Watchdog clears London cop of wrongdoing in downtown shooting
November 29, 2021 By Canadian Press / Local Journalism Initiative
Nov. 26, 2021, London, Ont. – Ontario’s police watchdog has cleared a London cop who shot a knife-wielding man outside a downtown apartment this summer.
London Police responded about 10:30 p.m. on July 27 to a report of a domestic disturbance at a home on Dufferin Avenue, near city hall, where a suspect armed with two knives ran toward three officers, the Special Investigations Unit (SIU) said in its just-released decision.
The man refused to drop the weapons and stop advancing down the driveway toward the officers, the SIU said. Two officers used a taser and a third officer fired his gun twice at the man, who suffered gunshot wounds to the thigh and hand and was taken to hospital, the watchdog said.
“Despite repeated warnings to stop his advance on the officers, the complainant continued forward, knives pointed at the officers,” SIU director Joseph Martino wrote in his decision.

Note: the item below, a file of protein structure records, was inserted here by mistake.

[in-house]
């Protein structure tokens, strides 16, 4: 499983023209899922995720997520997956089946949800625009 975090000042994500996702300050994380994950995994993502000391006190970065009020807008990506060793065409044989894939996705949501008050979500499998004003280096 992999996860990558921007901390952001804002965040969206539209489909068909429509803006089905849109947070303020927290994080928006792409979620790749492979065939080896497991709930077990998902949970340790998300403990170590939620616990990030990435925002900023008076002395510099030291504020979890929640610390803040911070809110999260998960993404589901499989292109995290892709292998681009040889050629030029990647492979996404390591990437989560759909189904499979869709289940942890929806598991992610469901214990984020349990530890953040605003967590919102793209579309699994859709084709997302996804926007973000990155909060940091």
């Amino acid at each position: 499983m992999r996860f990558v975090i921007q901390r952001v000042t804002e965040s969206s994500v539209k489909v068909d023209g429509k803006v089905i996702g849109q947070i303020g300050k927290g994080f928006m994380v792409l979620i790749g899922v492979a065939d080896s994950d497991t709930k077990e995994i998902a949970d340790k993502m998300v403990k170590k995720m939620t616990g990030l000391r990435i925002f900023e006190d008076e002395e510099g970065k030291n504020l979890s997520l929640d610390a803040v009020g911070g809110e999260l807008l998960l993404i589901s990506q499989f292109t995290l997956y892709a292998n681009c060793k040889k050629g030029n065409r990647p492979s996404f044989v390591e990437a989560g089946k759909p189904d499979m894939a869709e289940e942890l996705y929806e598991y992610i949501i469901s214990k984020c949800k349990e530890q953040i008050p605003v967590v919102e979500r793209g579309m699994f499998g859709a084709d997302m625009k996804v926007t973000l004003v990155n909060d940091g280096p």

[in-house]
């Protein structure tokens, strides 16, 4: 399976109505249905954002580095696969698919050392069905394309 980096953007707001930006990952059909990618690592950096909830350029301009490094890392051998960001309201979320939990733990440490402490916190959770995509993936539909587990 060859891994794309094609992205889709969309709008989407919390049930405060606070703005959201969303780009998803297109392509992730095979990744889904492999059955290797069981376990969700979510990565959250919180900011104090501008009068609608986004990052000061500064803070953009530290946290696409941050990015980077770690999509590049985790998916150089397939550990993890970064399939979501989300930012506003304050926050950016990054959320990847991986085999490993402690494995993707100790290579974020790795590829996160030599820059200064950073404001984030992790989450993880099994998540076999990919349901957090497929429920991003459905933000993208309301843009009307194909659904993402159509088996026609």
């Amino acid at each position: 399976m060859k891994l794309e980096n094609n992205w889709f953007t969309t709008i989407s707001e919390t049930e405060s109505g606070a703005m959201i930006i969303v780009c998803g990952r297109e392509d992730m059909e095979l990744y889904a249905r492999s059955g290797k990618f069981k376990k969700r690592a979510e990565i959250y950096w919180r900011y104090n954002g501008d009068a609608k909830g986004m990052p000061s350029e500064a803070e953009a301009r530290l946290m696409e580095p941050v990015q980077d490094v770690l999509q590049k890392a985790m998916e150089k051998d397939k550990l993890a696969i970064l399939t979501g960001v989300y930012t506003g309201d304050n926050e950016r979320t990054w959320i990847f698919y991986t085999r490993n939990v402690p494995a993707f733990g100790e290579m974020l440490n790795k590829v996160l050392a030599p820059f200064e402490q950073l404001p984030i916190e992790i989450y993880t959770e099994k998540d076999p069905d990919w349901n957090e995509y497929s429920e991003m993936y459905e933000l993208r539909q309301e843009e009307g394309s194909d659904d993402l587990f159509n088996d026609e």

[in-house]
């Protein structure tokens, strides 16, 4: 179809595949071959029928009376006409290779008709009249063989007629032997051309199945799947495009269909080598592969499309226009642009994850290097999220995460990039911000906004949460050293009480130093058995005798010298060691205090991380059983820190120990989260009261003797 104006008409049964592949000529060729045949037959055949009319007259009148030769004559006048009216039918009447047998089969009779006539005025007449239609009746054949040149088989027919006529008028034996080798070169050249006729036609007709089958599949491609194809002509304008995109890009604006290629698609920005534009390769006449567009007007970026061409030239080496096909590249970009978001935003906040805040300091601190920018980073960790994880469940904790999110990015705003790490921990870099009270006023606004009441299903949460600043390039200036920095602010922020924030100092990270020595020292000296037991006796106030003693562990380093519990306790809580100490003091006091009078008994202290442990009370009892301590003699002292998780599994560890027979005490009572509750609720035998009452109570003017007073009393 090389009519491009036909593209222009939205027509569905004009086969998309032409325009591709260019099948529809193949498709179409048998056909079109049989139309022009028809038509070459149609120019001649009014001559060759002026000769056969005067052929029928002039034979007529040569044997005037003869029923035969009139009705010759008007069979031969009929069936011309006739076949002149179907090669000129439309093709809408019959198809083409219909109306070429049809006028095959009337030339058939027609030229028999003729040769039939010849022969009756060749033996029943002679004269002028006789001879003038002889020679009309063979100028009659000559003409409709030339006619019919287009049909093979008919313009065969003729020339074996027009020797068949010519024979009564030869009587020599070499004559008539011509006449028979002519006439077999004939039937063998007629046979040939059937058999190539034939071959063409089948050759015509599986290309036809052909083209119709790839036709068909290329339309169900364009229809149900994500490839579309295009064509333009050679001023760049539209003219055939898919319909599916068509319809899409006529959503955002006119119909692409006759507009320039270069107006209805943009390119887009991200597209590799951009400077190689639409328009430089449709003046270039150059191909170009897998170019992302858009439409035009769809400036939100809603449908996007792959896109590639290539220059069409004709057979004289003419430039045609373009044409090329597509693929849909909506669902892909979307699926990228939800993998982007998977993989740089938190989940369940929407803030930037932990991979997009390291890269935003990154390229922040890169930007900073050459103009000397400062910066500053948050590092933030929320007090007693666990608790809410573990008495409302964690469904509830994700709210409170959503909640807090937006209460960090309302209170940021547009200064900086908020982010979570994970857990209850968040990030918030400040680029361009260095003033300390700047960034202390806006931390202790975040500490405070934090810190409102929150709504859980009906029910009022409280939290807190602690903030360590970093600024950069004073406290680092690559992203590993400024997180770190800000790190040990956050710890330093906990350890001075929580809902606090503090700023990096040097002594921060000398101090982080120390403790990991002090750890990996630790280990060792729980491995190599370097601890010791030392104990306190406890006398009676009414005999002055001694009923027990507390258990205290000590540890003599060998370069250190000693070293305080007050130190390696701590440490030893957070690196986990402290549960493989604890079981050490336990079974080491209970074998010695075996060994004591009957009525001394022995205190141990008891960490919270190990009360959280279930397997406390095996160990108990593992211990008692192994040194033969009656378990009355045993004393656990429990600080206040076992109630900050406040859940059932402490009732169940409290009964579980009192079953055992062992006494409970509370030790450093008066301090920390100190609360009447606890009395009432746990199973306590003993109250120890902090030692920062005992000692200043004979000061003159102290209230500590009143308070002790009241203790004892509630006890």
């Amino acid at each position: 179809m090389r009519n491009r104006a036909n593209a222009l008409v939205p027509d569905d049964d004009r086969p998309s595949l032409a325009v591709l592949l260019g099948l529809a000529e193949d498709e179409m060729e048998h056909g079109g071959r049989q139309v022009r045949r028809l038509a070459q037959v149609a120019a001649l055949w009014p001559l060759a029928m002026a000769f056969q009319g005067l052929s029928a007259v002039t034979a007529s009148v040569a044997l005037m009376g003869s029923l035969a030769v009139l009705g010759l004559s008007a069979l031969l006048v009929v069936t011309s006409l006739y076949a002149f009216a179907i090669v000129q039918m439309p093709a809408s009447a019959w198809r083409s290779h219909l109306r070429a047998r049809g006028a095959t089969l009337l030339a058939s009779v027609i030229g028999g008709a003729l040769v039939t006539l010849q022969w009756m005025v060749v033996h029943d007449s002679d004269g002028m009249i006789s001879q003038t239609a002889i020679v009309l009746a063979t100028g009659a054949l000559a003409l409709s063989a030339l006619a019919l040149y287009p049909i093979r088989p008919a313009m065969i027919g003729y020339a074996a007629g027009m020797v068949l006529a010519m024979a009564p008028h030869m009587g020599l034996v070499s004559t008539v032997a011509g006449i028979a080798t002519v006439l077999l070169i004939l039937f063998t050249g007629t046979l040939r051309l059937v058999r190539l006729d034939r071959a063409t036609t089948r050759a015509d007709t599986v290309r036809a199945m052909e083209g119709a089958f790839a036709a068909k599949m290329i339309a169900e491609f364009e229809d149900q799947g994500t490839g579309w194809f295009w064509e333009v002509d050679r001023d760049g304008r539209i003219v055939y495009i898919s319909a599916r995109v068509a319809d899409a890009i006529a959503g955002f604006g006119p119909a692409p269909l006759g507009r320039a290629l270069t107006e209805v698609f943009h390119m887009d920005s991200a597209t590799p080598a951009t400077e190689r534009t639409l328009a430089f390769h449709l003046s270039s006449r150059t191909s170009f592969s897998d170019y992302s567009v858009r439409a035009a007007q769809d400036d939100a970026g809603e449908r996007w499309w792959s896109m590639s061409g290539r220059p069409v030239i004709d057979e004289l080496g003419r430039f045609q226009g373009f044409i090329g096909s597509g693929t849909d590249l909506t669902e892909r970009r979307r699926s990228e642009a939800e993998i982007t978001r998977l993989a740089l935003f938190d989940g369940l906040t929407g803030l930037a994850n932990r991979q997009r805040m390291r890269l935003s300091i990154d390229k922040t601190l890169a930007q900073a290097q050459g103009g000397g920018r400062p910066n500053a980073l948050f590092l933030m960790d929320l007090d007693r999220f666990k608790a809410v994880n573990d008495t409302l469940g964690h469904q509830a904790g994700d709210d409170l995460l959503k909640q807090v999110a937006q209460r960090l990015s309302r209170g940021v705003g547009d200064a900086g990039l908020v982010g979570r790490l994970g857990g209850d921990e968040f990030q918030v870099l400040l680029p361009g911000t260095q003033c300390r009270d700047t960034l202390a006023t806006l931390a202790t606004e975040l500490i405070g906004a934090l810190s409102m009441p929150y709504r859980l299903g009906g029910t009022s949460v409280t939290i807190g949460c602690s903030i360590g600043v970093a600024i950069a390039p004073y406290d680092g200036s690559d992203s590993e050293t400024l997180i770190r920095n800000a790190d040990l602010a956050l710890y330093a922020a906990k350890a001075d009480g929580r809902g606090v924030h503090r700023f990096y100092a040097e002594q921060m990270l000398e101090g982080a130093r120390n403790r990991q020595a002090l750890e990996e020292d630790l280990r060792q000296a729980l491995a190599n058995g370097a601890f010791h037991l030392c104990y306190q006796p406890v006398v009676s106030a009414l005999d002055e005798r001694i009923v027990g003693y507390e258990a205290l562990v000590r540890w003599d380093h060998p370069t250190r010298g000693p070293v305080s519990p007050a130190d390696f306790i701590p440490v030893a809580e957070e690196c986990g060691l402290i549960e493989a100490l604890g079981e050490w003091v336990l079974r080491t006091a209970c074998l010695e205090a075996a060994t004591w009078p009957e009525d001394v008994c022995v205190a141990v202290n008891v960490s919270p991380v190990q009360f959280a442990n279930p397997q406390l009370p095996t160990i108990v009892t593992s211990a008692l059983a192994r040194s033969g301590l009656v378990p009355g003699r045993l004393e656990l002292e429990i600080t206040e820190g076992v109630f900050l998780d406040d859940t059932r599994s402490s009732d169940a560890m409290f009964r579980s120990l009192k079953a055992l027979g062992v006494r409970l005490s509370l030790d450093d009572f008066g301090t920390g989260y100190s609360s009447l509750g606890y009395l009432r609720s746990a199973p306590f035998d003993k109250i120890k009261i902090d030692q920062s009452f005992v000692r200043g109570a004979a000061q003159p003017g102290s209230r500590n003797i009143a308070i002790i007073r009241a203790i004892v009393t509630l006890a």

That man was hit with a Taser twice, Martino noted, before being shot with a gun.
Audio evidence examined by the SIU showed a woman called police to report a disturbance at her home, where the man had locked her outside, the SIU report shows.
Noting the man had knives in his hands, the woman told the officer he had said there would be a “blood bath” that night and he would slit his wrists, the watchdog said. The call also shows the woman recalled the man expressed in the past “he wanted ‘suicide by cop,’” the watchdog said.
The SIU did not release the name of the man, but The London Free Press identified him in the days after the incident as Robert Hoover, 40.
Hoover was charged with three counts of assaulting a peace officer and one count of possession of a weapon for a dangerous purpose. He was released on bail on Aug. 13.
The police officer under investigation, whose name wasn’t made public, declined to do an interview with SIU investigators or provide their notes, as is the officer’s legal right, the SIU said.
This was “a reasonable use of force,” Martino noted in his decision.
Ontario’s watchdog probes all police-involved deaths, serious injuries and allegations of sexual assault.
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